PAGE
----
HONG KONG - Asian markets slipped Thursday after US stocks tumbled on the back of weak employment and manufacturing data, as dealers eyed a policy meeting of the European Central Bank later in the day.
Tokyo closed down 0.76 per cent, or 105.31 points, at 13,649.04, Seoul fell 0.34 per cent, or 6.74 points, to finish at 1,957.21, while Sydney ended 0.70 per cent, or 36.2 points, lower at 5,130.0.
Hong Kong fell 0.30 per cent, or 68.71 points, to 22,668.30 while Shanghai was down 0.17 per cent, or 3.79 points, at 2,174.12, a day after official data showed that manufacturing activity in China slowed last month.
US markets fell Wednesday following the release of separate reports showing that job growth eased to its slowest level in seven months in April and that manufacturing activity had slowed sharply in the same month.
The data came as the Federal Reserve gave a tepid economic outlook at the close of its two-day monetary policy meeting.
As widely expected, the Federal Open Market Committee held its key interest rate at zero to 0.25 per cent.
The central bank also kept its $85-billion-a-month bond-buying programme in place but left the door open to step up bond purchases if the economy slowed under the government's severe "sequester" spending cuts.
"The Fed's comments show that the risk of weaker economic growth, accompanied by a 'disinflationary' effect is possible, denting the global economic recovery," Norihiro Fujito, a strategist at Mitsubishi UFJ Morgan Stanley Securities told Dow Jones Newswires.
On Wall Street, the Dow Jones lost 0.94 per cent, the S&P 500 fell 0.93 per cent and the Nasdaq sank 0.89 per cent.
The dollar slipped to 97.19 yen in afternoon Tokyo trade Thursday from 97.40 yen in New York Wednesday afternoon.
The euro also eased in Asia to 128.01 yen from 128.37 yen while the single currency was at $1.3167 against $1.3180 in US trade ahead of a policy meeting of the ECB.
There was speculation that European policymakers meeting in the Slovakian capital of Bratislava would cut interest rates from current record lows and also unveil new measures to kick-start stymied bank lending.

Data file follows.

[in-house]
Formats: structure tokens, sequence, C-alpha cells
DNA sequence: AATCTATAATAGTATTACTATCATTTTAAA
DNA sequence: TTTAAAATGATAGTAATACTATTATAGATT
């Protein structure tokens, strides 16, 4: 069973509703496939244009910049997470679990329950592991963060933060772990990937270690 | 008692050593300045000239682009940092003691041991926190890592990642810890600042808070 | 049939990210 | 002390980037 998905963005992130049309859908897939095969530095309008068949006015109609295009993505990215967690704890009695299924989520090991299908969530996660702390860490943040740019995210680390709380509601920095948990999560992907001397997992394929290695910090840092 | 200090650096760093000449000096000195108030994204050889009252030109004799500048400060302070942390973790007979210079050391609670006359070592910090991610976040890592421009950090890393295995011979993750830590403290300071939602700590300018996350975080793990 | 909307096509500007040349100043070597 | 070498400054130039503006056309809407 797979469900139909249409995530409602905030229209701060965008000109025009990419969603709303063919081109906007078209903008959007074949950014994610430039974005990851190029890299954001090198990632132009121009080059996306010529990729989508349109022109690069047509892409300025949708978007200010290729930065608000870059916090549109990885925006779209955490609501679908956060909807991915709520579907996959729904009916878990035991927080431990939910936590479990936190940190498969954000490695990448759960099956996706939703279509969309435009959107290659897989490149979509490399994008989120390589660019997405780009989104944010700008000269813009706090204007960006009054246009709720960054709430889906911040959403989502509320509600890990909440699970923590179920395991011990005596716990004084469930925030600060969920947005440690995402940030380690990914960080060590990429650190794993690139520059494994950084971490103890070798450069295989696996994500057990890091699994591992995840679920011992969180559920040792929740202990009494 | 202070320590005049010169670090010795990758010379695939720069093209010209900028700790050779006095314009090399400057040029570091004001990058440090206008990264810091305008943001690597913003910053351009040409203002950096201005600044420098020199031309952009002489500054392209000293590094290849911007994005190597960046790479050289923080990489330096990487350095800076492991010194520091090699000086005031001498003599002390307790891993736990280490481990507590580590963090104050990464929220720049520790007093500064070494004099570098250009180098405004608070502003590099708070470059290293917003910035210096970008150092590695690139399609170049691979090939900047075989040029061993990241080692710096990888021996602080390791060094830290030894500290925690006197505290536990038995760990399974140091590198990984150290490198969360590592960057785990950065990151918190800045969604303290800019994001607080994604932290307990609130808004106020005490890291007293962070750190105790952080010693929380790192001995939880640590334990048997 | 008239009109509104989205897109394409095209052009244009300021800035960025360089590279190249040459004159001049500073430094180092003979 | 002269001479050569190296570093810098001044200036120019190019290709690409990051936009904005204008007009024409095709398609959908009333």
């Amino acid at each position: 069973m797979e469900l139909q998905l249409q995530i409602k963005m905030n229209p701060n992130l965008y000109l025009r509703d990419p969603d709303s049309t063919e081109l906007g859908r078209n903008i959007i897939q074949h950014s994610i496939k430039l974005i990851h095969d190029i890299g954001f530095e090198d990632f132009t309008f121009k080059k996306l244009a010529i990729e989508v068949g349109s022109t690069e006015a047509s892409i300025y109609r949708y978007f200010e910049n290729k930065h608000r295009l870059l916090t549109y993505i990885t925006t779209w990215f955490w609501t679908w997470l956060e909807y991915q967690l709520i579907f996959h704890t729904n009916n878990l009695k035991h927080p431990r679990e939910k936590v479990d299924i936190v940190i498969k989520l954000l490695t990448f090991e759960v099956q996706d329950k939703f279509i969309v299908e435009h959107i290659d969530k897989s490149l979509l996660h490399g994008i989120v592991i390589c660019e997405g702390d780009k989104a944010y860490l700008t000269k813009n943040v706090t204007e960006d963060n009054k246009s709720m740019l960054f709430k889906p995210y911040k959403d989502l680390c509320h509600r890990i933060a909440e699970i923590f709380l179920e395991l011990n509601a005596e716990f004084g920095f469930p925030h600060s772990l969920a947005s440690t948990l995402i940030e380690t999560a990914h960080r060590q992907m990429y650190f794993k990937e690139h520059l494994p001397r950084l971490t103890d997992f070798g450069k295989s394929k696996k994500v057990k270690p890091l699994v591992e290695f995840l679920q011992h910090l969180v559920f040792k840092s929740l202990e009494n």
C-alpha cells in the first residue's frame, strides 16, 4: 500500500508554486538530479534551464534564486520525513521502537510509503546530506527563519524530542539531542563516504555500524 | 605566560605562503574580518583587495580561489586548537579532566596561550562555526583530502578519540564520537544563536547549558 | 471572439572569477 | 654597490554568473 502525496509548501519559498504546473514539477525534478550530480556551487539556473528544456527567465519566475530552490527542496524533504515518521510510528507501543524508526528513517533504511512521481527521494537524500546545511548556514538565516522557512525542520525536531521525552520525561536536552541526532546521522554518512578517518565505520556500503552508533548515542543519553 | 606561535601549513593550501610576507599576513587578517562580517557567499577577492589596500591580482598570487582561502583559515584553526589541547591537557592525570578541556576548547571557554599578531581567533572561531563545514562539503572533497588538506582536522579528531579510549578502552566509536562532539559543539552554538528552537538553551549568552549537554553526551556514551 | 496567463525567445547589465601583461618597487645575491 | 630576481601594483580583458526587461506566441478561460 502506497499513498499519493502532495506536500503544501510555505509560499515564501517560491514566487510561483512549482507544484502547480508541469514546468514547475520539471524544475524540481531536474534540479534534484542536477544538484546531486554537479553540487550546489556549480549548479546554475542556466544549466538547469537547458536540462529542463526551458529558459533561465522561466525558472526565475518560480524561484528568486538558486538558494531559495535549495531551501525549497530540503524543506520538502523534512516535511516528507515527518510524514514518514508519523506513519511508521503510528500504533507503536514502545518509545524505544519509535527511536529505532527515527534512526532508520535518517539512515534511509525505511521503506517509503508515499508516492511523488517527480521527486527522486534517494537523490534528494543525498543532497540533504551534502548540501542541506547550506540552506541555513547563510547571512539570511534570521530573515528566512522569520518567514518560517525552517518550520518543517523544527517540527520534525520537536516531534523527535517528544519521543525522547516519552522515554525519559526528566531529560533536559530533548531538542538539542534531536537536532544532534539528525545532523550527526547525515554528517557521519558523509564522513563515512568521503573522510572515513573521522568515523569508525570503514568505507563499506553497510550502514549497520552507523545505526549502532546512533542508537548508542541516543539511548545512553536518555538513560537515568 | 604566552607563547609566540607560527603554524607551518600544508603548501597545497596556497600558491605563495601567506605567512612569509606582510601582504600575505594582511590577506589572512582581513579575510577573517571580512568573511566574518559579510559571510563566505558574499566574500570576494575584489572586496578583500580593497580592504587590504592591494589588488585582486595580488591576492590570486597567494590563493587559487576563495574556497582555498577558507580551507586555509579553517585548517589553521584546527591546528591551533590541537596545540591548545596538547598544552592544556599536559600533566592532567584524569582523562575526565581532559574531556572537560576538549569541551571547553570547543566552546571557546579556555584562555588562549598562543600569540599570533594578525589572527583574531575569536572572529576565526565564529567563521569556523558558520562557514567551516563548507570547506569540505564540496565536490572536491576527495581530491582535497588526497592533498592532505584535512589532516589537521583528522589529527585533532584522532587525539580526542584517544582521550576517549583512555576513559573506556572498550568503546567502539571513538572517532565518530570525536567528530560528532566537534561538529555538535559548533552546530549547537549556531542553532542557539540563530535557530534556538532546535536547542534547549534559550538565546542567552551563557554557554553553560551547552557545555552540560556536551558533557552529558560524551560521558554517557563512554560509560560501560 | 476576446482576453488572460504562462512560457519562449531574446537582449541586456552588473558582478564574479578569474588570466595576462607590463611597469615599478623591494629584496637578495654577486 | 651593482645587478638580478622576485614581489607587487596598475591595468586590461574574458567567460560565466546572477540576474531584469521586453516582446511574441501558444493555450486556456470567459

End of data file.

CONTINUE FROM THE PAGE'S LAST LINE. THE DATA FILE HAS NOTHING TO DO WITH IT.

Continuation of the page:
European stocks fell in early trade ahead of the ECB decision. London dipped 0.17 per cent, Paris eased 0.80 per cent while Frankfurt was flat.
Chinese shares Thursday were dampened by the May Day holiday release of the government's closely watched purchasing managers' index, which dropped to 50.6 in April, down from 50.9 in March.
British bank HSBC, whose survey focuses more on smaller enterprises, said last week that its preliminary PMI for April stood at 50.5, also down from a final reading of 51.6 in March.
The PMI is a widely watched indicator of the health of the Chinese economy, with a reading above 50 indicating expansion while anything below that points to contraction.
The April figure marked the seventh consecutive month of expanding manufacturing activity in the country, but was down slightly from a nearly one-year high the month before. Analysts said it was weaker than expected.
Oil rebounded following recent falls. New York's main contract, light sweet crude for delivery in June was up 40 cents at $91.43 a barrel and Brent North Sea crude for June delivery added 73 cents to stand at $100.68 in afternoon trade.
An ounce of gold fetched $1,455.00 at 1035 GMT, compared with $1,469.05 late Wednesday.